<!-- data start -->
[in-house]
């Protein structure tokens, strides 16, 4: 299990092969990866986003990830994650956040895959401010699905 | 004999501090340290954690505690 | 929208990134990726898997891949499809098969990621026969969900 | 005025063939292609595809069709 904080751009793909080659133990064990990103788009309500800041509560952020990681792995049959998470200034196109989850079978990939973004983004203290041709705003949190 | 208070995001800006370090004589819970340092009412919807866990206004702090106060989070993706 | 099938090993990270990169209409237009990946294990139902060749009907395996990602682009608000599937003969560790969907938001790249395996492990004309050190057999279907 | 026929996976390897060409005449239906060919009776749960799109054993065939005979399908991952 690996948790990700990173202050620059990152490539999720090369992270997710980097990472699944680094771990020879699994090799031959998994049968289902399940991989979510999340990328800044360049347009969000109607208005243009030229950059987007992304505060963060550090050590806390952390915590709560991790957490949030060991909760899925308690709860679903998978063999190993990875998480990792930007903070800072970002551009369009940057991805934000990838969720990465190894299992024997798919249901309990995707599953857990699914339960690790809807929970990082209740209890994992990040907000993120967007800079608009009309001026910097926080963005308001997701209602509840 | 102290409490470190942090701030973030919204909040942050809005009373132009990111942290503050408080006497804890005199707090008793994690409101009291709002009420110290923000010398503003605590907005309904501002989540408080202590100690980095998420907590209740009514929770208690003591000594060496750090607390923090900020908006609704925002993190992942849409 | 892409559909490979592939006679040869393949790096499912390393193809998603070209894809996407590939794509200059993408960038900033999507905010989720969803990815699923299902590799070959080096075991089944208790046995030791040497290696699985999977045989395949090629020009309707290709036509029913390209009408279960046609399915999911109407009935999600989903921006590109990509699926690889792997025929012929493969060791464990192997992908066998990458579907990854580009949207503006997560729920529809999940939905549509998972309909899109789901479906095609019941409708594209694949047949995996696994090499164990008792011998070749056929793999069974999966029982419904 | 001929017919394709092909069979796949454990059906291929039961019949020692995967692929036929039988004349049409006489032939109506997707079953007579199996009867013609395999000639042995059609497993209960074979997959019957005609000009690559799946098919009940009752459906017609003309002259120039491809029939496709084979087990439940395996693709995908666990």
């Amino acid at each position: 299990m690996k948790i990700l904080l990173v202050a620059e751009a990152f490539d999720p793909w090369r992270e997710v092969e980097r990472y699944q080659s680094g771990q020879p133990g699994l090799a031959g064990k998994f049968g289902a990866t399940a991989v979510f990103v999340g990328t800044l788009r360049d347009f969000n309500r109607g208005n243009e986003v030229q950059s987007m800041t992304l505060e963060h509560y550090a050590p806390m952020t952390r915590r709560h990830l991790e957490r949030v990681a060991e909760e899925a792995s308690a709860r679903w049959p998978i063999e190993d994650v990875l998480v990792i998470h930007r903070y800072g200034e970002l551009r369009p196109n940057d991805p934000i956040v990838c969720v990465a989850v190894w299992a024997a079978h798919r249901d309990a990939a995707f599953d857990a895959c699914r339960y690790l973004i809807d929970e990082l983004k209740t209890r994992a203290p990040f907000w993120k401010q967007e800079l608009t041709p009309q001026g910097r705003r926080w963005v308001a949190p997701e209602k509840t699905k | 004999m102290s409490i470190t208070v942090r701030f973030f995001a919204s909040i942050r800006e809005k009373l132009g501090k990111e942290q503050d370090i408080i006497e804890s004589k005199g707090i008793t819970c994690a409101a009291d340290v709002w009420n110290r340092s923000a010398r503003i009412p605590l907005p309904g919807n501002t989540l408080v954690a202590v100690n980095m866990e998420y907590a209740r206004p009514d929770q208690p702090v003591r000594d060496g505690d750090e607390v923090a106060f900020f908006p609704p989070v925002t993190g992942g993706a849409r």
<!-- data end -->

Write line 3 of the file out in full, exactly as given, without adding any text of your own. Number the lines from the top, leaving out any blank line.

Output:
């Amino acid at each position: 299990m690996k948790i990700l904080l990173v202050a620059e751009a990152f490539d999720p793909w090369r992270e997710v092969e980097r990472y699944q080659s680094g771990q020879p133990g699994l090799a031959g064990k998994f049968g289902a990866t399940a991989v979510f990103v999340g990328t800044l788009r360049d347009f969000n309500r109607g208005n243009e986003v030229q950059s987007m800041t992304l505060e963060h509560y550090a050590p806390m952020t952390r915590r709560h990830l991790e957490r949030v990681a060991e909760e899925a792995s308690a709860r679903w049959p998978i063999e190993d994650v990875l998480v990792i998470h930007r903070y800072g200034e970002l551009r369009p196109n940057d991805p934000i956040v990838c969720v990465a989850v190894w299992a024997a079978h798919r249901d309990a990939a995707f599953d857990a895959c699914r339960y690790l973004i809807d929970e990082l983004k209740t209890r994992a203290p990040f907000w993120k401010q967007e800079l608009t041709p009309q001026g910097r705003r926080w963005v308001a949190p997701e209602k509840t699905k | 004999m102290s409490i470190t208070v942090r701030f973030f995001a919204s909040i942050r800006e809005k009373l132009g501090k990111e942290q503050d370090i408080i006497e804890s004589k005199g707090i008793t819970c994690a409101a009291d340290v709002w009420n110290r340092s923000a010398r503003i009412p605590l907005p309904g919807n501002t989540l408080v954690a202590v100690n980095m866990e998420y907590a209740r206004p009514d929770q208690p702090v003591r000594d060496g505690d750090e607390v923090a106060f900020f908006p609704p989070v925002t993190g992942g993706a849409r």